A Night With William Jefferson Clinton's Favorite Writer
A woman of my age should go to the bathroom before major events; I should know this by now; I’ve been taught, all my life, by Mama, to “go before we leave the house”; however, I still get too distracted now and then to act with any sense. I was sorry about that last night, when I went to see Walter Mosley speak at Christopher Newport University’s Ferguson Hall. Because I had moderated* a panel where four colleagues talked about four different Mosley novels, we all got tickets to the talk. But about halfway through Mr. Mosley’s talk, I felt An Urgency. I felt hot with embarrassment, and I felt forced to lean over and tell my girlfriend, with whom (and her husband and Juice) I had come to the talk, “I need to find the ladies’ room.” Without batting an eye, she pointed and said, “It’s right outside this room.”
I appreciated the fact that it didn’t even seem to occur to her to recoil in horror at the possibility that I’d have to leave the front row (“priority seating,” the usher told us) , in front of God and everybody, and run all the way back to the ladies’. As I mulled over this appreciation, I realized that, at my age, NONE of the people I truly like and love (virtually or IRL) would feel embarrassed by having to watch me do that. In fact, I know a couple who’d get up, all in front of God and everybody, and go with me. I have to say that I do not include my daughters in that number, although I like and love them, too. Either or both of them would just die of embarrassment in such a situation. Fortunately, I didn’t have to witness Juice’s embarrassment: when I thought about my friendships, for some reason, The Urgency passed.* I got to hear Walter Mosley talk about writing, politics, sex, race, celebrity, and family. It was a joy, thoroughly entertaining and enlightening.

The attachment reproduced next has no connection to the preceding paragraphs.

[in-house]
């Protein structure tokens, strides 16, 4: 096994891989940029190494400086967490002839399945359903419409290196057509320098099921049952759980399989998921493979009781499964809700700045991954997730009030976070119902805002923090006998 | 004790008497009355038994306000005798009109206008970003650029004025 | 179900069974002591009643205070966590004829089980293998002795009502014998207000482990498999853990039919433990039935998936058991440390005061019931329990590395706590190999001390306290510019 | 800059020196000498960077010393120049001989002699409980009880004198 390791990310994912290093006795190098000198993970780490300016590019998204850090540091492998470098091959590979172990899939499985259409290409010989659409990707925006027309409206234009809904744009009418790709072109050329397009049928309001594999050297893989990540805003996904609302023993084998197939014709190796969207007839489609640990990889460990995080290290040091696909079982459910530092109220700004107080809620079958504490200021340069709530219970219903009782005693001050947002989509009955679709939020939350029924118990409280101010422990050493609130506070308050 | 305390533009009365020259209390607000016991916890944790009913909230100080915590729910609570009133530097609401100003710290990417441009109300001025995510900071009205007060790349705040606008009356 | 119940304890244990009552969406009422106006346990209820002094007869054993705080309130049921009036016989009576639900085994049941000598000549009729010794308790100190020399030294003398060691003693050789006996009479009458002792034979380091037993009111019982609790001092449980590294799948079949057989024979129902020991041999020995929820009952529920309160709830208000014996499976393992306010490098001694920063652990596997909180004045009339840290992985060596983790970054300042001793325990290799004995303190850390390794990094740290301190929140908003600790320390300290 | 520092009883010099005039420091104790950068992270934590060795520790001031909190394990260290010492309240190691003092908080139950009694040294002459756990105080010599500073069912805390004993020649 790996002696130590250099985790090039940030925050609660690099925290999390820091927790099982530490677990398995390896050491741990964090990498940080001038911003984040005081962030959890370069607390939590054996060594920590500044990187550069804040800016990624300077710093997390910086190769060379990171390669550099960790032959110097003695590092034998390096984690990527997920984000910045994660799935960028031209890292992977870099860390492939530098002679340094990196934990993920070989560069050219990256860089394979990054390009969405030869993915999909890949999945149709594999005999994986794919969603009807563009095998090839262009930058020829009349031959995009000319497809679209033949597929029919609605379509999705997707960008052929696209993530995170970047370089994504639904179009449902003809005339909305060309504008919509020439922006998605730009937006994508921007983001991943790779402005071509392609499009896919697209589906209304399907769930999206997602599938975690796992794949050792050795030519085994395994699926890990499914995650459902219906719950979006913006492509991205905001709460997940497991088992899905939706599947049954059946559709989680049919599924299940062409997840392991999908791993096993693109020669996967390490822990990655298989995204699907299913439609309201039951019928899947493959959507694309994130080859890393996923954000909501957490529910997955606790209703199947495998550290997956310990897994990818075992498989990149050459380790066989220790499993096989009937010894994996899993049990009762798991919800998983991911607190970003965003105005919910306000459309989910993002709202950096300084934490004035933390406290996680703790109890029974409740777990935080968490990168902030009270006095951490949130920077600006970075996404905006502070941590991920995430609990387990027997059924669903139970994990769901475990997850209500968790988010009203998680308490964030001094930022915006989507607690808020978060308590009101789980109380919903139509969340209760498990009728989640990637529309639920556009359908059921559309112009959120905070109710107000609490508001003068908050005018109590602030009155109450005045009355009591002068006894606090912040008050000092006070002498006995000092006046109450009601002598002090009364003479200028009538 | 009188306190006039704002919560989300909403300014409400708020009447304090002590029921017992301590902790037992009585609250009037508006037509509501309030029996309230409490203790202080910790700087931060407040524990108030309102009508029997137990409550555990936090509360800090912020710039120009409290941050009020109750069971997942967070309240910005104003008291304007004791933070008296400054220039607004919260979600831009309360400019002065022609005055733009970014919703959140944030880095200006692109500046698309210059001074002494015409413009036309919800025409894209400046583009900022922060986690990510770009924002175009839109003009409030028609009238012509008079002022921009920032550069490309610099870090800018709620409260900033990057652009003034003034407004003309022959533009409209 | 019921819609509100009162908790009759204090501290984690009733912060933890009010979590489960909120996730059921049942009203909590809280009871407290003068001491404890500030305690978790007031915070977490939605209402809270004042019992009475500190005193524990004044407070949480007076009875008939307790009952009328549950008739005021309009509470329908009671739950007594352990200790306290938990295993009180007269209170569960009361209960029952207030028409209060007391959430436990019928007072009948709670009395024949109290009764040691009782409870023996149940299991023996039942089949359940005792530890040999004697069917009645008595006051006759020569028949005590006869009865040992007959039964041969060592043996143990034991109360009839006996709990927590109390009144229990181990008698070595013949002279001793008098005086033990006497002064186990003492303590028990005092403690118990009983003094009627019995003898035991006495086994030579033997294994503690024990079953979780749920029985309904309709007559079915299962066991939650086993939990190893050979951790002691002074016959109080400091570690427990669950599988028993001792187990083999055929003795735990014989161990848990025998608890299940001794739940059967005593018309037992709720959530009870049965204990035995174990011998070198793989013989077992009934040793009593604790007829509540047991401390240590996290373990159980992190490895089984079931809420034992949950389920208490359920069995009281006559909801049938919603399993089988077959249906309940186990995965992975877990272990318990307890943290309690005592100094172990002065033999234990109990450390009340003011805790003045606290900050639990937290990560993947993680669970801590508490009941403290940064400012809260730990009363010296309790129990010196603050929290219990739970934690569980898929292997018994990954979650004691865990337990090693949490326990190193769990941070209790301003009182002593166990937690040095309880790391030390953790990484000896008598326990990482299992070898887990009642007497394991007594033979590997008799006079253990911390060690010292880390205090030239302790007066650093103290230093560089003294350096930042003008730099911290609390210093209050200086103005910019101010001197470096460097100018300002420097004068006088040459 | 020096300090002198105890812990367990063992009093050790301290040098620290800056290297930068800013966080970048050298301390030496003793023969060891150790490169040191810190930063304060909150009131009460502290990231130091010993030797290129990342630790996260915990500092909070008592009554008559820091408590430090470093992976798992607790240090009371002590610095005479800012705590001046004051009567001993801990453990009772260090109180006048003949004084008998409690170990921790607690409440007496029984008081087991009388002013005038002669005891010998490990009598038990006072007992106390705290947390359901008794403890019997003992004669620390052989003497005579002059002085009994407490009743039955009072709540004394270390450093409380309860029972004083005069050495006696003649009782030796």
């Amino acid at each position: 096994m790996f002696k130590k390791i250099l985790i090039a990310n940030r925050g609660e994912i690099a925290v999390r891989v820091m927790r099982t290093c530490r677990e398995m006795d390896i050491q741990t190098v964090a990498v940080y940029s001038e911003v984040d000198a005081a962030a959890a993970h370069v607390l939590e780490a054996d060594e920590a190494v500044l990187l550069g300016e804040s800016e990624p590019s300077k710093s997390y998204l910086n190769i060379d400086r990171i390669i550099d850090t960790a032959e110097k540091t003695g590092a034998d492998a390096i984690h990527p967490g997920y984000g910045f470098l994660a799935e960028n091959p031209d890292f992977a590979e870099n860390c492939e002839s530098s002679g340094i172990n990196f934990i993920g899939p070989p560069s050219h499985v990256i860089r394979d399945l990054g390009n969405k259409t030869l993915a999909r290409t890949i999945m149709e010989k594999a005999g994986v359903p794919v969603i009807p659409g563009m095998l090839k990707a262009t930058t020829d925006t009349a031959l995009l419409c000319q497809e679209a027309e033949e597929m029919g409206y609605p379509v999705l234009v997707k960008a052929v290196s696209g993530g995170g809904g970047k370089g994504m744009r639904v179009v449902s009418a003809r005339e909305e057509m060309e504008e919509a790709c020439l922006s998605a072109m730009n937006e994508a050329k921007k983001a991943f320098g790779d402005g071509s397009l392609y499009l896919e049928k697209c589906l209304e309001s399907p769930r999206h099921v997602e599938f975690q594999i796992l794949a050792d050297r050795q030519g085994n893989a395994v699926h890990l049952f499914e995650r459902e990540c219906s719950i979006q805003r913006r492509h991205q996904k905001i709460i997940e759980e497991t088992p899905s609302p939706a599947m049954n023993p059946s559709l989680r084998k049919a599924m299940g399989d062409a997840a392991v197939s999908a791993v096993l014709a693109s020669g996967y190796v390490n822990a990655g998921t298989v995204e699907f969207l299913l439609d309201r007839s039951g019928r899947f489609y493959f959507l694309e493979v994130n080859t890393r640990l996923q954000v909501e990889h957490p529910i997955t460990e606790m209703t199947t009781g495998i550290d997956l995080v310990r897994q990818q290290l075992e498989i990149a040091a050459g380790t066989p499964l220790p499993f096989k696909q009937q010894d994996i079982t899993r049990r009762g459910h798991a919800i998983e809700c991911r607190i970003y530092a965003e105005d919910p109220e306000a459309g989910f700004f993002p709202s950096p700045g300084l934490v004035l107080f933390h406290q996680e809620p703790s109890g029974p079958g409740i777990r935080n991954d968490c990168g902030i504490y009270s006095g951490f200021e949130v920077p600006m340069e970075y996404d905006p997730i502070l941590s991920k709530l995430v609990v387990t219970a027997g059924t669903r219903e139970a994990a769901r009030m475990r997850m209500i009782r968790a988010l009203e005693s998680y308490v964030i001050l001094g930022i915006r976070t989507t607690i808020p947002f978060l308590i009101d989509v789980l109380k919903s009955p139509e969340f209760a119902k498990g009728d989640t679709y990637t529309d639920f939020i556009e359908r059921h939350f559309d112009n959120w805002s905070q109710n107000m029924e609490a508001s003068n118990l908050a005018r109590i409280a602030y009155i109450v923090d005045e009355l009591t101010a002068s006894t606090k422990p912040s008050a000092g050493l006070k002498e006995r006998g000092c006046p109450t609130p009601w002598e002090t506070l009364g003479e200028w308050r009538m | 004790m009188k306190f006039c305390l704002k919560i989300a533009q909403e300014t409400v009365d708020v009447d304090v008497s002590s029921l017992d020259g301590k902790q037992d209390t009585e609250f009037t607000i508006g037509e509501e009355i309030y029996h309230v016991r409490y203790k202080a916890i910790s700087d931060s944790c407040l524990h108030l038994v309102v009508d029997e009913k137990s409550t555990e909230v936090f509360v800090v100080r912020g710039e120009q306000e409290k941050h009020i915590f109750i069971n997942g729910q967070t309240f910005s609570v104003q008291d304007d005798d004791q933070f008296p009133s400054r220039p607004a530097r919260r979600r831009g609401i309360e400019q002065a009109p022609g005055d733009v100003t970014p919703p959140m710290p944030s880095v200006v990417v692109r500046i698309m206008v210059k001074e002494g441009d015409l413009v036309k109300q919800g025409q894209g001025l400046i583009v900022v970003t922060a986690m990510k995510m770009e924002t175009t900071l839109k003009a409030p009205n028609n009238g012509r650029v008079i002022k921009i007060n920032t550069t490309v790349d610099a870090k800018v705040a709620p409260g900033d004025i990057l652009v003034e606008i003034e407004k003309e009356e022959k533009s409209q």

Walter Mosley is a tall, roundish, balding, extremely light-skinned black man. (Juice, sitting next to me, asked, as he came to the podium, “Is he white?” She had been confused by her programme, which had a picture of a café-au-lait-skinned black man on the cover. The fact is, Mosley’s father was black and his mother was Jewish. This is how he describes his parentage; as he says, “Anybody who knows the history of the Jews in Europe would not call them ‘white.’ And I am not white.”) He was dressed entirely in black, black suit, black mock turtleneck shirt, black shoes; one corner of the back of his suit jacket was kind of hiked up over one hip. I kept getting distracted by that corner of his suit jacket. (My gf said she had had the strong urge to run up to the stage and pull it down, but she didn’t feel such solicitation would be appropriate or welcomed, so she beat the impulse down.)
Mosley talked about writing. He said that, every morning, he got up, made coffee, and turned on his computer. “After that, everything else comes easy.” He rejoices in the discovery (twenty years ago) that he is a writer, despite the fact that his father had wanted him to go into “the prison system, a growing industry,” and had predicted (wrongly) that he’d never make any money as a writer. When an audience member asked him, “What do you do to get started?” he replied, “Nothing.”
“You mean you just get up, drink some coffee and just write?”
“Yes. That’s what I mean.”